I don’t see the point in doing a “hard sell” on this 1976 Mustang II because I believe this car sells itself. Its overall condition is extremely impressive for its age, and there are no significant issues for the buyer to tackle. Admittedly, V8 engines from this era were pretty disappointing performers. However, many of our readers will believe that at least the car has the correct number of cylinders. If the buyer isn’t concerned with originality, the option is available to squeeze a few more ponies from that engine for a modest outlay. For me, it is the price that sells this car. As a first purchase for someone considering dipping their toe into the classic car scene, they don’t come a lot cheaper than this. That’s why I think that someone will grab this Mustang II pretty quickly.


  1. Avatar photo FordGuy1972 Member

    Cheap money for a clean, low mileage, 45 year-old car. Not the most exciting classic car but I suppose as there are plenty of speed parts available for the small block 302, you do have the option of more performance if you wanted to go that route. To me, those wheels look a little out of place on this granny-mobile so I’d be inclined to put the originals wheels and hubcaps back on. The interior looks good from what can be seen, too. Nice car overall and bargain-priced.

    Like 14
    • Avatar photo Car Nut Tacoma

      For a car like this, I’d install a V6 engine. V8 seems too big and heavy for a car like this.

      Like 2
  2. Avatar photo Bob_in_TN Member

    I agree with Adam and FordGuy, this is a nice Mustang II and certainly a bargain. Credit to this flipper: he notes he bought the car not long ago (probably for very little money), lists what he has done, and is now selling it for a profit. But given the low asking price, he isn’t making much and isn’t gouging his buyer.

    Join your local Mustang club and have fun, I’m sure they would welcome someone with a rarely-seen II.

    Like 14
  3. Avatar photo KC John Member

    Nice find. Decent money. World ending. Lol

    Like 10
  4. Avatar photo Car Nut Tacoma

    Nice looking car. I remember this generation Mustang from when I was a boy. I was too young at the time to drive, but I remember admiring it and wanting to drive one. Here I am, more than 40 yrs later, and while I’ve yet to drive one, I still like the car, and would love to drive one.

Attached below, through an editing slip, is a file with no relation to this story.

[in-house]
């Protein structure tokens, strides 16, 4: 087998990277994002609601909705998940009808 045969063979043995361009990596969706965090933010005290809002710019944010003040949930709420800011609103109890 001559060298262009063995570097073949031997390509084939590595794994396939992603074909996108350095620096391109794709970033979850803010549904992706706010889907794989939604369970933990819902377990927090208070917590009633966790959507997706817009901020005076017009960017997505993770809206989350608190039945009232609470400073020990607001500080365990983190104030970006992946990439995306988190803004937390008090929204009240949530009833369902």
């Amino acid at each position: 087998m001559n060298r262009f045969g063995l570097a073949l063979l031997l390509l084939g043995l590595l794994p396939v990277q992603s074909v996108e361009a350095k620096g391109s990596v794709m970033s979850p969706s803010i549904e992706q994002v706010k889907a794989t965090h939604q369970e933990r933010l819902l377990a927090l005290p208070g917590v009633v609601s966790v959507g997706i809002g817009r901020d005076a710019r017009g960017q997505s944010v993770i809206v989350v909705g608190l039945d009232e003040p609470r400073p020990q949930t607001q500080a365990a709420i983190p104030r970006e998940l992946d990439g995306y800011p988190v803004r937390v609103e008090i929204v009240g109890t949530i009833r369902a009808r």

Like 5
  5. Avatar photo Troy

    I think my 2019 turbo 4cyl Volkswagen Tiguan is fast than this thing. But someone will have fun with it

    Like 1
  6. Avatar photo Rick in Oregon

    These were crappy cars when new, my mother worked for Ford in the 70’s and employee’s could purchase lease returns at a big discount. She got a ’75 Ghia, top of the line, V6 in Silver. What a turd that car was, my Pop hated that car with a passion! I cannot imagine buying one today knowing what I did about them new….

    Like 4
  7. Avatar photo Bob-O

    Since there is a V8 in it already I think that I’d replace it with a modern Ford crate motor, put in a stronger rear end and do a 4-lug to 5-lug conversion. I’d also go back to steel wheels but widen the rear’s slightly and use the factory dog dish hubcaps.

    Like 4
    • Avatar photo Mike d

      My understanding is the newer V/8 s require lots of work to be sandwiched into the 74-78 stang’s, particularly with the suspension motor mounts,etc. Of course correct me if I am wrong.

      Like 2
  8. Avatar photo Mike d

    My understanding is the newer V/8 s require lots of work to be sandwiched into the 74-78 stang’s, particularly with the suspension motor mounts,etc. Of course correct me if I am wrong.

    Like 2
  9. Avatar photo Howie Mueler

    The ad is gone now.

    Like 0
  10. Avatar photo jwaltb

    What part of this is a classic? Because it’s old?

    Like 0
  11. Avatar photo Philip Lepel

    Shame its gone. Ive wanted one of these for years to go with my fox body and my new edge 2004 convertible. Changing to 351 heads can bring real power to this engine along with a four barrel carb or fuel injection.

    Like 4
  12. Avatar photo ccrvtt

    Overstyled and underpowered and still better looking than your BMW.

    Like 1
  13. Avatar photo James Taylor

    I had one exactly like it, same colors and equipment package. Worst car I ever owned. Had nothing but problems with it. I was very happy that Mount St Helens erupted and basically put the piece of shit out of it’s misery. Traded it off to a dealer for a Dodge van that turns out was one of the most reliable vehicles I ever owned.

    Like 1
  14. Avatar photo Mark merrell

    I am interested in this car

    Like 1